This report makes recommendations for the enactment of a new Incorporated Associations Act, which would repeal both the Companies Act and the Societies Act and apply only to true non-profit associations. The Act would not replace some specialized statutes such as the Cemetery Companies Act, the Co-operative Associations Act, and the Agricultural Societies Act and would not apply to non-profit corporations incorporated by the Legislature under special individual Acts. Many parts of the draft Act are similar to counterpart provisions in the Business Corporations Act.

Under the Act, anyone would be able to incorporate a non-profit association and it outlines the requirements for application. The articles of incorporation would set out the association’s name, its purpose, the classes of memberships, and by-laws under the incorporated association’s constitution. An incorporated association would have a great deal of flexibility in its internal operations as well as having all the powers of a natural person and it would be required to use those powers only for the purposes stated in the articles of incorporation.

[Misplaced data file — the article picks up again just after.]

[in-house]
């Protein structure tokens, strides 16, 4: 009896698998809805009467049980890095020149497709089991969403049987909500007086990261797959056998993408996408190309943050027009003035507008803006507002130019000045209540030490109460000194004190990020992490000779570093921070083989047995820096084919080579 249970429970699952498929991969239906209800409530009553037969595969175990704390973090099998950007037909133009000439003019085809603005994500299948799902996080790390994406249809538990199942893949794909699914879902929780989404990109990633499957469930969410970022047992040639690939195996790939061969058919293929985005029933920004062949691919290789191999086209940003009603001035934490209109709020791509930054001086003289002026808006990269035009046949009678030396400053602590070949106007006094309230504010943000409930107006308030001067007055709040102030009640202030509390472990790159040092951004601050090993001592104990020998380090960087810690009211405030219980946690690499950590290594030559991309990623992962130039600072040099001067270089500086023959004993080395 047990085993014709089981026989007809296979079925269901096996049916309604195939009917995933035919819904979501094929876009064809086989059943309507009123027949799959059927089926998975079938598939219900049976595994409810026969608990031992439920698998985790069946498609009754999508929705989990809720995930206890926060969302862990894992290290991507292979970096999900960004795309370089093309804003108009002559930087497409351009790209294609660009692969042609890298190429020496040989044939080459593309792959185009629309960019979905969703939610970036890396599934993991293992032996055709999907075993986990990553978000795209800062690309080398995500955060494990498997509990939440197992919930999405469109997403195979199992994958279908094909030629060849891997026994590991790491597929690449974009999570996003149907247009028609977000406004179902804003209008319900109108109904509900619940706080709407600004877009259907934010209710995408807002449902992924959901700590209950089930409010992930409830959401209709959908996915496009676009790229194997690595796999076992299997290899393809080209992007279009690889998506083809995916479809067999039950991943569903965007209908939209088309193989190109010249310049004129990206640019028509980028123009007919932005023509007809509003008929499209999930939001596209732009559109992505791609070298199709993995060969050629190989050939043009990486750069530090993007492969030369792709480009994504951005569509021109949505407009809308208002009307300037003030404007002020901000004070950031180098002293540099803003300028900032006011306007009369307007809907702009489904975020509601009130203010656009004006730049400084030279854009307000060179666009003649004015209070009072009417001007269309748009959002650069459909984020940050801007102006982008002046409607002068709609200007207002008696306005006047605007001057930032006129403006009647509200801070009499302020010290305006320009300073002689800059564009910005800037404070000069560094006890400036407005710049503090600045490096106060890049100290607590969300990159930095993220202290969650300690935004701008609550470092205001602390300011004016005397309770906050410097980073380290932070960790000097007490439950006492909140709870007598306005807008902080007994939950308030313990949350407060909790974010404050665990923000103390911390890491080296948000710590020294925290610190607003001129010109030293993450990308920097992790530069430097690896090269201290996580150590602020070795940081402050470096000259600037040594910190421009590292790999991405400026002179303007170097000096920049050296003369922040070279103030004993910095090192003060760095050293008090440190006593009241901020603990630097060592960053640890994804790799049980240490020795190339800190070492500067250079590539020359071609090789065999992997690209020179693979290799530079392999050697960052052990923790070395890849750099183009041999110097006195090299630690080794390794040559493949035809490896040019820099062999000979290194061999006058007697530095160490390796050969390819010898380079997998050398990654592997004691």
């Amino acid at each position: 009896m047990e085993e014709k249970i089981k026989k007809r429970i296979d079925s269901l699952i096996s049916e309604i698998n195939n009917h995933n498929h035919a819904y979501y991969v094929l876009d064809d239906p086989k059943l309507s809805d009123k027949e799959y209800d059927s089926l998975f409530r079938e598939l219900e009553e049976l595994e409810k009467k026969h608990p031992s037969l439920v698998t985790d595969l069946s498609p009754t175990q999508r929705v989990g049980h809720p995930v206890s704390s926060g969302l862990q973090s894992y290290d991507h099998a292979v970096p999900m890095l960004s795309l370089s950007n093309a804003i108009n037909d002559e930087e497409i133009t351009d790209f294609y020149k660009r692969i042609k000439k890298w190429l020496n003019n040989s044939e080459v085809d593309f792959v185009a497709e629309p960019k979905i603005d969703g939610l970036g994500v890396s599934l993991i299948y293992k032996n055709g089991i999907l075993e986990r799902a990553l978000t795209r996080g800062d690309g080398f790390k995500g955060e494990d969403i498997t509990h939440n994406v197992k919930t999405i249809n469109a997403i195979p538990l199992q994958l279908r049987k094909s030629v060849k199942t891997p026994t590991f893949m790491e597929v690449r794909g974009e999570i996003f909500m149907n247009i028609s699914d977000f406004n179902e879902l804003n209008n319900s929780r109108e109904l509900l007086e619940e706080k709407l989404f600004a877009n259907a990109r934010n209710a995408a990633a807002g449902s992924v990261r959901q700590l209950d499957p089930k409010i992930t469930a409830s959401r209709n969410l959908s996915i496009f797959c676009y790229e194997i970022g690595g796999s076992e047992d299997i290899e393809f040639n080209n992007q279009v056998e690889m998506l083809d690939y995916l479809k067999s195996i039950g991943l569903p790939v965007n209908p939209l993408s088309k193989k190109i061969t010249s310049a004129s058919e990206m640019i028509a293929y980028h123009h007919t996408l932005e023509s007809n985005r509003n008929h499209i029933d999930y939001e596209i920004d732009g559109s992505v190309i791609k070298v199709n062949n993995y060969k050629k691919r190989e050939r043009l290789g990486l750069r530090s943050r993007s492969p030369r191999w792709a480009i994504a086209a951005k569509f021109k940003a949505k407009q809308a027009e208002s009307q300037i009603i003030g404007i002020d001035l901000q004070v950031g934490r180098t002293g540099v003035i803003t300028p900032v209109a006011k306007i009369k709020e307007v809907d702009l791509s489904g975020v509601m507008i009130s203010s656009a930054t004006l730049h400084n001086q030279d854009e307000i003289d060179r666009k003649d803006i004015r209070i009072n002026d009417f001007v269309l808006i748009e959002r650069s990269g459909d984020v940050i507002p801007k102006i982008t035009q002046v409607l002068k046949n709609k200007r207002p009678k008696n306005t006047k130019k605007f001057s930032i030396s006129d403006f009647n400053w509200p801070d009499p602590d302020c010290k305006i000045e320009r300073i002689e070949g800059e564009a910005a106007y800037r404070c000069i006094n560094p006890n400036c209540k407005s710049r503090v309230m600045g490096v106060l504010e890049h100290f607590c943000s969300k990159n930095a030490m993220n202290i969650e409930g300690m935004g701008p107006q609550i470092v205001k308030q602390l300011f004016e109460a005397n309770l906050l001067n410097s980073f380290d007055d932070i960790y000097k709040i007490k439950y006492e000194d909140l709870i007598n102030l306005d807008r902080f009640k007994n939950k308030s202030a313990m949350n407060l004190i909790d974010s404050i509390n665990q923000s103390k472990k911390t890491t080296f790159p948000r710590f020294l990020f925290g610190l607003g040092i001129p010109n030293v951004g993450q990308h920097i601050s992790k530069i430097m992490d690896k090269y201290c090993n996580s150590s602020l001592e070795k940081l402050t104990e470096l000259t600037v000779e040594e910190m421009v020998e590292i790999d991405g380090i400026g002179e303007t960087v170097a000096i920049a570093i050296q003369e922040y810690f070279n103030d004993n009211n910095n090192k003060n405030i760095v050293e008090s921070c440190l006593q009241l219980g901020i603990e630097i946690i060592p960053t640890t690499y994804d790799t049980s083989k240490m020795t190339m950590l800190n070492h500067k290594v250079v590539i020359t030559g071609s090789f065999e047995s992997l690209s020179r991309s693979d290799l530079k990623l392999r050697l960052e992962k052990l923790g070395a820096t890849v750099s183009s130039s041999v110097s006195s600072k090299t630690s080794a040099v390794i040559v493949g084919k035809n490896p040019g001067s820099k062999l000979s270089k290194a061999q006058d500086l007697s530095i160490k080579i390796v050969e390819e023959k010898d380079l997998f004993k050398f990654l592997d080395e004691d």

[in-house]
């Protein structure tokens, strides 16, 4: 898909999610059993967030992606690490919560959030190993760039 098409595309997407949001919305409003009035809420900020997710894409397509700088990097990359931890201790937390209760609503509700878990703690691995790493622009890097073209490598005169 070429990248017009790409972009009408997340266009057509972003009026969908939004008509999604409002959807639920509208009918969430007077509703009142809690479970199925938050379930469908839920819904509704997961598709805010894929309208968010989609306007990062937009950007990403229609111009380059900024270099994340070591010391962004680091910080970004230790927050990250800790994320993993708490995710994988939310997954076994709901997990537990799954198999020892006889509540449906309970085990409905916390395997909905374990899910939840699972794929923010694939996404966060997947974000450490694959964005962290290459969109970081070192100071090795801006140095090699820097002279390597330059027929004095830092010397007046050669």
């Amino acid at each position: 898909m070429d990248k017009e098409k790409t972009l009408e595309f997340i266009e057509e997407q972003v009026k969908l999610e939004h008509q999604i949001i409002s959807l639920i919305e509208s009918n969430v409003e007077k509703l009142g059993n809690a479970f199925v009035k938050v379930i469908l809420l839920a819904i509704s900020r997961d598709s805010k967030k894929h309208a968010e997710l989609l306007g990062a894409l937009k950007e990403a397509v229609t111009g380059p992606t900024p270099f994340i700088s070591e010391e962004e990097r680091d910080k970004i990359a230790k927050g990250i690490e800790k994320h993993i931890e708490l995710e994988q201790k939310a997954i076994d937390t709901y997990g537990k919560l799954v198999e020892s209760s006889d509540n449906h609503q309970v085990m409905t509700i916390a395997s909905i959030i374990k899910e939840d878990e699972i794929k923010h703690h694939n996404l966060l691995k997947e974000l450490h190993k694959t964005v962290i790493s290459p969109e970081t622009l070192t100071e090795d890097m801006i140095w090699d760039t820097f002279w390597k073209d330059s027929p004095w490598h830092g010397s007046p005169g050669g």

The draft Act is intended to cover a wide range of incorporated associations (e.g. private charitable foundation, or a sport or social club) but is not designed to cover subjects that would be dealt with elsewhere in the law, such as the regulation of charities.